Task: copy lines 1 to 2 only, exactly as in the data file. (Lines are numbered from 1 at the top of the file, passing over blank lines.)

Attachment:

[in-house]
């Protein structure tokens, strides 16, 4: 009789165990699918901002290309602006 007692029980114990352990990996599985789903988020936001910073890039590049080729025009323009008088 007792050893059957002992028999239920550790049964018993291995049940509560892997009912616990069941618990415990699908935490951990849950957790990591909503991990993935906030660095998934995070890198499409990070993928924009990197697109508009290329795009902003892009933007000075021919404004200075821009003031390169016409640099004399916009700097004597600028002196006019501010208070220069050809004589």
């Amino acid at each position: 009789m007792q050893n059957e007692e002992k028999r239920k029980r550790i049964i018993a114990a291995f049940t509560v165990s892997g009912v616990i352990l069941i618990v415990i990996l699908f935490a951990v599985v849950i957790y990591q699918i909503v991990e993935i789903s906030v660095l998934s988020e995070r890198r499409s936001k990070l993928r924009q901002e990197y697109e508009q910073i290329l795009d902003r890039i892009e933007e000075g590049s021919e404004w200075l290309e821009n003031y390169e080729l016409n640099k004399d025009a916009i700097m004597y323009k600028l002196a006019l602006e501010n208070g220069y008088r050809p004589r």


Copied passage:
[in-house]
């Protein structure tokens, strides 16, 4: 009789165990699918901002290309602006 007692029980114990352990990996599985789903988020936001910073890039590049080729025009323009008088 007792050893059957002992028999239920550790049964018993291995049940509560892997009912616990069941618990415990699908935490951990849950957790990591909503991990993935906030660095998934995070890198499409990070993928924009990197697109508009290329795009902003892009933007000075021919404004200075821009003031390169016409640099004399916009700097004597600028002196006019501010208070220069050809004589």